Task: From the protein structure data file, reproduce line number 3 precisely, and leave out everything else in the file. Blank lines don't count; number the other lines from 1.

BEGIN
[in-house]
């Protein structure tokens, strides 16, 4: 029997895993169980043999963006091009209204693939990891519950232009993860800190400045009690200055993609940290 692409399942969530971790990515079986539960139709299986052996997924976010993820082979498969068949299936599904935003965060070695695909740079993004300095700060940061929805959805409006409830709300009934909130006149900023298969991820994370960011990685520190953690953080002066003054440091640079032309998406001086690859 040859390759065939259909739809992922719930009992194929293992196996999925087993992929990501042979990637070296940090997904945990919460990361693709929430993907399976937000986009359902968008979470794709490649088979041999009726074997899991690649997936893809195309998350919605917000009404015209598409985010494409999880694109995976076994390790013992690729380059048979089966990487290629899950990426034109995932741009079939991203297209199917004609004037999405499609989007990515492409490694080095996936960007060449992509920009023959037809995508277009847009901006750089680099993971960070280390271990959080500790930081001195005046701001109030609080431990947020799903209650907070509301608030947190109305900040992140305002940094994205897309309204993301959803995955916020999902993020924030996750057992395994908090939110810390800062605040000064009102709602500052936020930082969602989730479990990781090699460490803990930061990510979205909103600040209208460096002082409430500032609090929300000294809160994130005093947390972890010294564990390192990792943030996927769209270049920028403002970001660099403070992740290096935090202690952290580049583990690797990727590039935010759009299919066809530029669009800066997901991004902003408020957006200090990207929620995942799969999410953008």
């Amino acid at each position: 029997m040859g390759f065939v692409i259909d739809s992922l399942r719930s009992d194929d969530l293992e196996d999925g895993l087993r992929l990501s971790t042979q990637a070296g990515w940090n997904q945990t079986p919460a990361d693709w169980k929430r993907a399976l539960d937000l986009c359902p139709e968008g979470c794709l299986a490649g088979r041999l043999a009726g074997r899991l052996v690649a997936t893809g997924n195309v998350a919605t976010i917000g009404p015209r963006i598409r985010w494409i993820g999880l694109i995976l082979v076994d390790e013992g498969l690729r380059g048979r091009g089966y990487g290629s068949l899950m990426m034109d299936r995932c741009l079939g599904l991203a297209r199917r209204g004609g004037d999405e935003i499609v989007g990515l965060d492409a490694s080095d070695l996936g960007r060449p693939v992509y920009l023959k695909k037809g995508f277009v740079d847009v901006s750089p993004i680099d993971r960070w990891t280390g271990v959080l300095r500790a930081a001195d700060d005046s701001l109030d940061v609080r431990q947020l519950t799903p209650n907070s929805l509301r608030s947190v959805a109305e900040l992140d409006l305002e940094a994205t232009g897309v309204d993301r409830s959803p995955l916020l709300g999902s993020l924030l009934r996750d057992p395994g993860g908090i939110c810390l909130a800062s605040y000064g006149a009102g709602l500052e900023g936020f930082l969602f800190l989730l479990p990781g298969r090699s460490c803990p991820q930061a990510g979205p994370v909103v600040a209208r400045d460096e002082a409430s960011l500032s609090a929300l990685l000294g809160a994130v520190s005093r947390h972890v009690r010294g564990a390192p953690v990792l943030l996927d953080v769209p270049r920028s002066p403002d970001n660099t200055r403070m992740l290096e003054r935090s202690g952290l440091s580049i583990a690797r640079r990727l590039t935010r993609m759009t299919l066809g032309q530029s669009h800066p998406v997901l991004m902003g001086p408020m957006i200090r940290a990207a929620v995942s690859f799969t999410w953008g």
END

């Amino acid at each position: 029997m040859g390759f065939v692409i259909d739809s992922l399942r719930s009992d194929d969530l293992e196996d999925g895993l087993r992929l990501s971790t042979q990637a070296g990515w940090n997904q945990t079986p919460a990361d693709w169980k929430r993907a399976l539960d937000l986009c359902p139709e968008g979470c794709l299986a490649g088979r041999l043999a009726g074997r899991l052996v690649a997936t893809g997924n195309v998350a919605t976010i917000g009404p015209r963006i598409r985010w494409i993820g999880l694109i995976l082979v076994d390790e013992g498969l690729r380059g048979r091009g089966y990487g290629s068949l899950m990426m034109d299936r995932c741009l079939g599904l991203a297209r199917r209204g004609g004037d999405e935003i499609v989007g990515l965060d492409a490694s080095d070695l996936g960007r060449p693939v992509y920009l023959k695909k037809g995508f277009v740079d847009v901006s750089p993004i680099d993971r960070w990891t280390g271990v959080l300095r500790a930081a001195d700060d005046s701001l109030d940061v609080r431990q947020l519950t799903p209650n907070s929805l509301r608030s947190v959805a109305e900040l992140d409006l305002e940094a994205t232009g897309v309204d993301r409830s959803p995955l916020l709300g999902s993020l924030l009934r996750d057992p395994g993860g908090i939110c810390l909130a800062s605040y000064g006149a009102g709602l500052e900023g936020f930082l969602f800190l989730l479990p990781g298969r090699s460490c803990p991820q930061a990510g979205p994370v909103v600040a209208r400045d460096e002082a409430s960011l500032s609090a929300l990685l000294g809160a994130v520190s005093r947390h972890v009690r010294g564990a390192p953690v990792l943030l996927d953080v769209p270049r920028s002066p403002d970001n660099t200055r403070m992740l290096e003054r935090s202690g952290l440091s580049i583990a690797r640079r990727l590039t935010r993609m759009t299919l066809g032309q530029s669009h800066p998406v997901l991004m902003g001086p408020m957006i200090r940290a990207a929620v995942s690859f799969t999410w953008g």